I. Definition of Personal Income Tax
Personal income tax refers to the tax that income earners have to deduct and remit part of their salary or from other sources of income into the state budget after deducting amounts have been calculated.
iI. Who are Personal Income Tax Payers
PIT payers include resident and non-resident individuals who earn taxable incomes specified in the Law on Personal Income Tax and relevant regulations. Scope to define taxable income of taxpayers shall be as follows:
– For resident individuals, their taxable incomes are incomes earned inside and outside the Vietnamese territory, regardless of where their incomes are paid.
– For non-resident individuals, their taxable incomes are incomes earned in Vietnam, regardless of where their incomes are paid.
iiI. Who is Tax Resident/Non-Resident?
Residency status of foreign individuals will be defined based on some criteria such as: (i) the number of days present in Vietnam; (ii) permanent address in Vietnam. Accordingly, if a foreign individuals meet one of the following conditions, he/she will be considered as tax resident:
– Being present in Vietnam for a period of 183 days or more within either a calendar year or for 12 consecutive months, counting from the 1st arriving date;
– Having a residence for permanent residence as prescribed by law on residence;
– Having signed a rental contract for a period of over 183 days.
iv. Taxable Incomes
Taxable incomes of individuals include the following kinds of incomes:
– Incomes from production or business activities.
– Incomes from salaries or wages receivable by employees from their employers.
– Incomes from capital investment.
– Incomes from capital transfer.
– Incomes from transfer of real estate
– Incomes from won prizes in cash or in kind
– Incomes from copyright
– Incomes from commercial franchising under the Commercial Law.
– Incomes from inheritances that are securities, capital holdings in economic organizations or business establishments, real estate, and other assets subject to ownership or use registration.
– Incomes from gifts that are securities, capital holdings in economic organizations or business establishments, real estate, and other assets subject to ownership or use registration.
v. Tax-exempt Incomes
– Incomes from transfer of real estate between spouses; parents and their children; adoptive parents and their adopted children; fathers-in-law or mothers-in-law and daughters-in-law or sons-in-law; grandparents and their grandchildren; or among blood siblings.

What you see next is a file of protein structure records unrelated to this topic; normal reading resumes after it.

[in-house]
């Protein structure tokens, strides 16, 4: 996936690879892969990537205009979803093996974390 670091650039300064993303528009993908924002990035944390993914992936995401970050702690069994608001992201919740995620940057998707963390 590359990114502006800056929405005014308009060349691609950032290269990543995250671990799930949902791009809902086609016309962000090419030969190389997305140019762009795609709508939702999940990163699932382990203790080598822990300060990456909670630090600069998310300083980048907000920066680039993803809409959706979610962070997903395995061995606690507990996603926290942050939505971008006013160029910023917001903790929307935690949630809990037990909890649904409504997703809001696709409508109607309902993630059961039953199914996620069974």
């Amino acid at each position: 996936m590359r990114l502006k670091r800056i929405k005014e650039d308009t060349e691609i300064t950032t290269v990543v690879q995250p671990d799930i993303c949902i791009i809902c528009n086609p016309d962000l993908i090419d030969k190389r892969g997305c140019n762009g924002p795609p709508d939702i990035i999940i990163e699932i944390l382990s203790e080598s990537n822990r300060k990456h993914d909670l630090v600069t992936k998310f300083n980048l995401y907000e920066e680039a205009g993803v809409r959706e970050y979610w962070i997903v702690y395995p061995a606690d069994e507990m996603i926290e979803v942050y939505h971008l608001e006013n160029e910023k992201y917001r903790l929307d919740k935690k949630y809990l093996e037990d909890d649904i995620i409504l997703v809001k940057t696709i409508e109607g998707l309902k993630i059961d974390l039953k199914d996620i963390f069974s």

– Incomes from transfer of residential houses, rights to use residential land, and assets attached to residential land received by individuals who have only one residential house or land plot each.
– Incomes from the value of land use rights of individuals who are allocated land by the State.
– Incomes from receipt of inheritances or gifts that are real estate between spouses, parents and their children; adoptive parents and their adopted children; fathers-in-law or mothers-in-law and daughters-in-law or sons-in-law; grandparents and their grandchildren; or among blood siblings.
– Incomes of households and individuals directly engaged in agricultural or forest production, salt making, aquaculture, fishing, and trading of aquatic resources not yet processed into other products or preliminarily processed aquatic products.
– Incomes from conversion of agricultural land allocated by the State to households and individuals for production.
– Incomes from interests on deposits at credit institutions or interests from life insurance policies.
– Incomes from foreign exchange remittances.
– Wages paid for night shift or overtime work, which are higher than those paid for day shifts or prescribed working hours in accordance with the law.
– Retirement pensions paid by the Social Insurance.
– Incomes from scholarships.
– Incomes from indemnities paid under life insurance policies, non-life insurance policies, compensations for labor accidents, compensations paid by the State, and other compensations as provided for by law.
– Incomes received from charity funds licensed or recognized by competent state agencies and operating for charity, humanitarian or non-profit purposes.
– Incomes received from governmental or non-governmental foreign aid for charity or humanitarian purposes approved by competent state agencies.
Understanding Personal Income Tax in Vietnam is very necessary for both foreign-invested companies in Vietnam and foreign employees working in Vietnam. To find out more about this subject matter, please follow our series on Personal Income Tax.